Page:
June 30, 2015
Pramecou Glacier is on the Dome de Pramecou above the Grande Motte Glacier, which is a key portion of the Tignes Ski area in France. The Grande Motte area is open for summer skiing this year from June 27th to Aug. 9th. The glaciated landscape in this area is changing dramatically, Gardent and Deline, (2011) noted a 33% loss in glacier area since the 1960’s. The Tignes Ski area has responded by adding snowmakers for the lower portion of Grande Motte Glacier. In the hot summer of 2015 the melt is still causing issues for skiing at Tignes. Here we examine the impact on Pramecou Glacier and Grande Motte Glacier.
In 2006 the Pramecou Glacier had separated into three sections that did not retain snowcover, each outlined with black dots in Google Earth image below. This had been the case in 1999 and 2003 as well losing all of the snowcover. In the 1988 Landsat image below the Grande Motte Glacier west terminus is at the green arrow at the top of a steep slope that falls to the Rosolin Glacier below. The yellow arrow is the east terminus ending at the base of a rock knob yellow arrow. Points A and B are along the margin of the Grande Motte Glacier. The pink arrow indicates the Pramecou Glacier that consists of the larger two segments still merged. In 1999 the Landsat image indicates the loss of snowcover on both glaciers and the near separation of the two main Pramecou sections. The Grande Motte terminus has not retreated noticably yet. The 2002 Landsat image indicates the west terminus of the Grande Motte Glacier has retreated from the green arrow. There is only modest thinning and marginal change at Point A and B.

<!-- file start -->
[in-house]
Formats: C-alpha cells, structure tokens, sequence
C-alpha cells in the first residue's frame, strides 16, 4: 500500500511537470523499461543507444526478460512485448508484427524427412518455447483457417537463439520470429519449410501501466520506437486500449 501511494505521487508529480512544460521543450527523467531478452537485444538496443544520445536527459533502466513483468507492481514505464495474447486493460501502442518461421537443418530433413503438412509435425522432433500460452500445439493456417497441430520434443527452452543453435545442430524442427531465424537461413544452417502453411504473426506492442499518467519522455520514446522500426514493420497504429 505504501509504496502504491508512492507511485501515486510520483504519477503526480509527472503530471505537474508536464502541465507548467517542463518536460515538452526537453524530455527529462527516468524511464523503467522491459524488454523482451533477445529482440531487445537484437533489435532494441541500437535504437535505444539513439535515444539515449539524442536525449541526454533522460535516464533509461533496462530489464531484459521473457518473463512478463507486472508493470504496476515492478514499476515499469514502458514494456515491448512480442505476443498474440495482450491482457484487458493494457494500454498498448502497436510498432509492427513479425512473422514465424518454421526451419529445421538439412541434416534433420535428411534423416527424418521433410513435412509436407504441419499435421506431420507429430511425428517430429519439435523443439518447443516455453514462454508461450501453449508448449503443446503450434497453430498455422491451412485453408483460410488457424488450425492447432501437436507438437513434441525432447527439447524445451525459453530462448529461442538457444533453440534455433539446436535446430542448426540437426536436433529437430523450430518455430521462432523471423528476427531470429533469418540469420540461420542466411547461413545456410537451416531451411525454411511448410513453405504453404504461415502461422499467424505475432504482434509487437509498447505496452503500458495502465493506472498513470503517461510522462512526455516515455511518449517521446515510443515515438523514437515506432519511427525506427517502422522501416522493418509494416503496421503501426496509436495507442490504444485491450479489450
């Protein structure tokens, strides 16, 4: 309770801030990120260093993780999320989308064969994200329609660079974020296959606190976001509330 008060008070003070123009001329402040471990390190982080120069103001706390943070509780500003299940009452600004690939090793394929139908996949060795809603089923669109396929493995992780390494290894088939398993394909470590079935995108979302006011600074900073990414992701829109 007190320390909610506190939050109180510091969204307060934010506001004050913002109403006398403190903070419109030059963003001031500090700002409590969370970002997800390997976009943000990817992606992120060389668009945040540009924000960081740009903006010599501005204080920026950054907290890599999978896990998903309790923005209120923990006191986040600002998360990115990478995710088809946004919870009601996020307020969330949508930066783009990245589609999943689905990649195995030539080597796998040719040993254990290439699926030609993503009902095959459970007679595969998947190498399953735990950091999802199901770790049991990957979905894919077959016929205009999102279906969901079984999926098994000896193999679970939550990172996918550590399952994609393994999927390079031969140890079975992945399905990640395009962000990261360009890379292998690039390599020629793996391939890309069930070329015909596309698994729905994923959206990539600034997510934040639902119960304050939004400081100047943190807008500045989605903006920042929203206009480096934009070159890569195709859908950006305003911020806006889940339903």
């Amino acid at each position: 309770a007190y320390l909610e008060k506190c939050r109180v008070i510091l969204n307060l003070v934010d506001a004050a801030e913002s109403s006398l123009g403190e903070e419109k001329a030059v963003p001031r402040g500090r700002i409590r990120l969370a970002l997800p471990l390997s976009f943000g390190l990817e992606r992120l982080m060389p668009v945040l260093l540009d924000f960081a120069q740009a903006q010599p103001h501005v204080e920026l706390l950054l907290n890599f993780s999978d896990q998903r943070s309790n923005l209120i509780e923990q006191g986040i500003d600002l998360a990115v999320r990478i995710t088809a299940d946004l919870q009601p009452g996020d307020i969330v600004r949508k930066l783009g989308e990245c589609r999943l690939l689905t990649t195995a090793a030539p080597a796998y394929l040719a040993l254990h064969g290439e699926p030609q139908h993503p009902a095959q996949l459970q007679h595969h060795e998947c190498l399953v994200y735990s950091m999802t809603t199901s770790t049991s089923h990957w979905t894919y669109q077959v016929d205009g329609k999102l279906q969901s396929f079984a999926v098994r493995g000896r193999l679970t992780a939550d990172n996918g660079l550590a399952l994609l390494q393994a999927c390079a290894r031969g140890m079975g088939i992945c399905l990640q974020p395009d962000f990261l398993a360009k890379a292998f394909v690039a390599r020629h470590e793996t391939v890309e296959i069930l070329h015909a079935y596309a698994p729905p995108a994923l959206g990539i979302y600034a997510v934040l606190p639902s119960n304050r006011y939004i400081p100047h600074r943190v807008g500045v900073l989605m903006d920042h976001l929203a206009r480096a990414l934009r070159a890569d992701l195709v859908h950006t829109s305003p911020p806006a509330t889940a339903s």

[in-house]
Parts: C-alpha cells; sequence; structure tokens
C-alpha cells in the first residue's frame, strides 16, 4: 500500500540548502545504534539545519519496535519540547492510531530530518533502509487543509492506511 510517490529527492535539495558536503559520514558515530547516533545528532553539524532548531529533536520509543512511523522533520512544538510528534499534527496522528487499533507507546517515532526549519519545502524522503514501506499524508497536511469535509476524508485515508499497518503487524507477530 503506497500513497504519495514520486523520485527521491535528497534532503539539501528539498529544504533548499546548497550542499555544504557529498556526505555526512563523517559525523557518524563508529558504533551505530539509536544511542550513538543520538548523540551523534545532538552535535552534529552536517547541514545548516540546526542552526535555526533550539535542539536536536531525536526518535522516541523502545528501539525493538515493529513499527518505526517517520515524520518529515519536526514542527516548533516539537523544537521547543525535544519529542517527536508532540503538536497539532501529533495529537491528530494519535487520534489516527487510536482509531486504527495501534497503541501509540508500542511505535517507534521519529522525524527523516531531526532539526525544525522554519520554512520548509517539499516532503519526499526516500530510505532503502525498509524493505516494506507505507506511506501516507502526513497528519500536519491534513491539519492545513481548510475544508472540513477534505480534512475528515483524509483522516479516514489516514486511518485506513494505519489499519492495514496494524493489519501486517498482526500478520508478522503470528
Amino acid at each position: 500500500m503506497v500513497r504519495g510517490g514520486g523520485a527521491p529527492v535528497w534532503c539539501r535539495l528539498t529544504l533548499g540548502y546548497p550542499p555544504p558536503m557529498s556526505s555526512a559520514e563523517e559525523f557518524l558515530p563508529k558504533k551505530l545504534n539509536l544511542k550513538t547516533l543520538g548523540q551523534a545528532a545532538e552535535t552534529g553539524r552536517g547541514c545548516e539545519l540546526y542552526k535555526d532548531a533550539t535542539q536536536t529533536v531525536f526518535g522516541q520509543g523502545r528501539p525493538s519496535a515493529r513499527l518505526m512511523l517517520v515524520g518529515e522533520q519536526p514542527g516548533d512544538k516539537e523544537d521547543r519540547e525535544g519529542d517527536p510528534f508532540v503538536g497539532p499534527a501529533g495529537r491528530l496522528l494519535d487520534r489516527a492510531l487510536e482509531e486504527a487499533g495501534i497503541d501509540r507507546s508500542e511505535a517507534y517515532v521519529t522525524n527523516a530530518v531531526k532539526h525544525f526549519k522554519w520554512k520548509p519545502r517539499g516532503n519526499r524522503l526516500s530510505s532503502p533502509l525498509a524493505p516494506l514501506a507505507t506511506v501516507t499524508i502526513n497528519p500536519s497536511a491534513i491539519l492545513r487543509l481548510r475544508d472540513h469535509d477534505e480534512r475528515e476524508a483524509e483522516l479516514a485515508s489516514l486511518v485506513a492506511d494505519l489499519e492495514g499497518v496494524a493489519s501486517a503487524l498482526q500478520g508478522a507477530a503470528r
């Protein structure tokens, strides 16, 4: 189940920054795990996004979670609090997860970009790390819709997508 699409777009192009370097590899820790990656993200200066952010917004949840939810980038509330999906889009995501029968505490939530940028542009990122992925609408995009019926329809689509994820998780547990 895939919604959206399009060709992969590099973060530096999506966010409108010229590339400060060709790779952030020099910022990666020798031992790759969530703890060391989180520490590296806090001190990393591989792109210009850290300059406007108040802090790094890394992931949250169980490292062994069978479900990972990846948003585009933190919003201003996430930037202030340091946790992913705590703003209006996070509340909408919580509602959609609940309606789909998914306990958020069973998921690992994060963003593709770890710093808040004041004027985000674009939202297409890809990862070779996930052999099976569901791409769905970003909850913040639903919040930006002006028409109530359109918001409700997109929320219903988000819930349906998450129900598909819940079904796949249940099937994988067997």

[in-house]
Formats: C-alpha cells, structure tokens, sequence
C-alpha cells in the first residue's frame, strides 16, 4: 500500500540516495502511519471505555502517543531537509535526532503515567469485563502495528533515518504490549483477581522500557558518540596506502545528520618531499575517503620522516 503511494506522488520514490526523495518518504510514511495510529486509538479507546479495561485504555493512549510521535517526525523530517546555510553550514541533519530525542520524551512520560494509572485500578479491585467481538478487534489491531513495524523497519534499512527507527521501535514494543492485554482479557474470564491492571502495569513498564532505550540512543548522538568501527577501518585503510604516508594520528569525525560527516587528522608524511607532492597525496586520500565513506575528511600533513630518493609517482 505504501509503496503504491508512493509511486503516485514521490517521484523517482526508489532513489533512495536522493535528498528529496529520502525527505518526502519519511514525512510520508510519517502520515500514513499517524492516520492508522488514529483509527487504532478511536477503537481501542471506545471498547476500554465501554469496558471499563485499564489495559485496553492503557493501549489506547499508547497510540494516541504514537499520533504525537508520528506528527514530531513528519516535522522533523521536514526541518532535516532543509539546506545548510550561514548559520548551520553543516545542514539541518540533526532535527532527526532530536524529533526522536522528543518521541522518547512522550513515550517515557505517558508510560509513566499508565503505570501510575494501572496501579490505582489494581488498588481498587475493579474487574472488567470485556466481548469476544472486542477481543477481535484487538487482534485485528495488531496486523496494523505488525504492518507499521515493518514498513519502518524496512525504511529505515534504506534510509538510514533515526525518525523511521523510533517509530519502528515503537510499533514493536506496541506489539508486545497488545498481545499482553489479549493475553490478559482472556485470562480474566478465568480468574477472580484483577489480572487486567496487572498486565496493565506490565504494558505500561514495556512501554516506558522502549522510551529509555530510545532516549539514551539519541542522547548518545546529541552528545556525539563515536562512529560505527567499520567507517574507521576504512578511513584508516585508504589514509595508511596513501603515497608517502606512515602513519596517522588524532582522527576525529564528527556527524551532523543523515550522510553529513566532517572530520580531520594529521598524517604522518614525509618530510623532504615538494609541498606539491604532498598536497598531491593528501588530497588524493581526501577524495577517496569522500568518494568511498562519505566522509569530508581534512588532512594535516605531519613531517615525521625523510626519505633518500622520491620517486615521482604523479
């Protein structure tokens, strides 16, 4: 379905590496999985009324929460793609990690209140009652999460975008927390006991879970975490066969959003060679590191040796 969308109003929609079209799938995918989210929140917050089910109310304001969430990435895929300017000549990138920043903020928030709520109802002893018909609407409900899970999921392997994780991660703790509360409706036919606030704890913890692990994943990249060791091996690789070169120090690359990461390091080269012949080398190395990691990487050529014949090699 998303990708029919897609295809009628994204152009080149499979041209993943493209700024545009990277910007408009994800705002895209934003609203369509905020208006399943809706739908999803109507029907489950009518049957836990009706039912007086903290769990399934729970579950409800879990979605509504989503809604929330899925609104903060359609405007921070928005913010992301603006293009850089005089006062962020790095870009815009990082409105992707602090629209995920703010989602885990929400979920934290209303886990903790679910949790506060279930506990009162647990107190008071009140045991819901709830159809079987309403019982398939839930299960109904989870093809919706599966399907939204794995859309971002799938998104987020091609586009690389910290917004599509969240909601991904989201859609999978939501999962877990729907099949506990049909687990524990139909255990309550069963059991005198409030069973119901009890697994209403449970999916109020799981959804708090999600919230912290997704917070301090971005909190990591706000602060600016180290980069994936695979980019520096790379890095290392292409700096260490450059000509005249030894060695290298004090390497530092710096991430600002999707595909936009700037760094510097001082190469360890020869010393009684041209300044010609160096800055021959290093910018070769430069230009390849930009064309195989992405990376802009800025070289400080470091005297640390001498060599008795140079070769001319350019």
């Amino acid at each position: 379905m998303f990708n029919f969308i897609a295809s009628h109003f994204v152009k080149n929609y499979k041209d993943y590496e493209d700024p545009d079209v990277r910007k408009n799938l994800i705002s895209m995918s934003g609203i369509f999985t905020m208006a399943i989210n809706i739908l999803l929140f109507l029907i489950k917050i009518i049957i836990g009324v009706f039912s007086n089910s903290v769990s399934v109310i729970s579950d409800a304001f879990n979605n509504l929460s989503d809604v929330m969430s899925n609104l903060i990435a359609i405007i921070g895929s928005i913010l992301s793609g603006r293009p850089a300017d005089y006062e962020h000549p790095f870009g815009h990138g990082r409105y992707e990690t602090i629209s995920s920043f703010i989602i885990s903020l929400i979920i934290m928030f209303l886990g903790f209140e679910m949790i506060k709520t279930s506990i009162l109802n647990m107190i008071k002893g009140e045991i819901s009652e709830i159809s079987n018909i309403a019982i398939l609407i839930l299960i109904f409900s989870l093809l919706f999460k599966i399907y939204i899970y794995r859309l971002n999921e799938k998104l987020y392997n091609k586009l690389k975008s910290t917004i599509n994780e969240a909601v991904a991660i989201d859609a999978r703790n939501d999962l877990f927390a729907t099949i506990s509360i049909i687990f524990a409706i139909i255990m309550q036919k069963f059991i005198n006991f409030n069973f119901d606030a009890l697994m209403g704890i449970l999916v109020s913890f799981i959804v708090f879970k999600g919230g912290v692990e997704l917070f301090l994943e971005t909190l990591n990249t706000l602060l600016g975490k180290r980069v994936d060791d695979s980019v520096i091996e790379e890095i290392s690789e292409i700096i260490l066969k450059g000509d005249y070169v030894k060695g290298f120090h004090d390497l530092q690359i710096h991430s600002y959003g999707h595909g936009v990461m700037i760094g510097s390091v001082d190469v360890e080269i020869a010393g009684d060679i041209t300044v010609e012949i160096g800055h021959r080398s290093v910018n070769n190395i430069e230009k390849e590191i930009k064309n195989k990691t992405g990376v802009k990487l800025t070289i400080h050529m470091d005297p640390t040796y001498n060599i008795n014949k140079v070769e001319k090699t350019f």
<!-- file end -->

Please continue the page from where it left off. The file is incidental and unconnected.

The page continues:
The large change occurs between 2002 and 2014. By 2014 both the east and west terminus of Grande Motte have retreated from the yellow and green arrows. Each has retreated 200-250 m since 1999. The larger change is the thinning evident at Point A and B. At Point A a large area of rock has been exposed extending from the north margin well into the glacier. At Point B thinning has exposed a much wider ice free belt along the northern margin of the glacier. At Point C the northeast ridge of Grand Motte bare rock area is expanding. It is clear the Pramecou Glacier will quite soon be lost. The Grande Motte Glacier is thinning along its upper margins and is losing its snowcover by summer’s end, both are signs of a glacier that cannot survive (Pelto, 2010). That is unless the Tignes ski area takes greater measures to preserve the glacier. This trend is following the behavior of Glacier Blanc and Mer De Glace. Those larger glaciers are not currently threatened, as these are with melting away.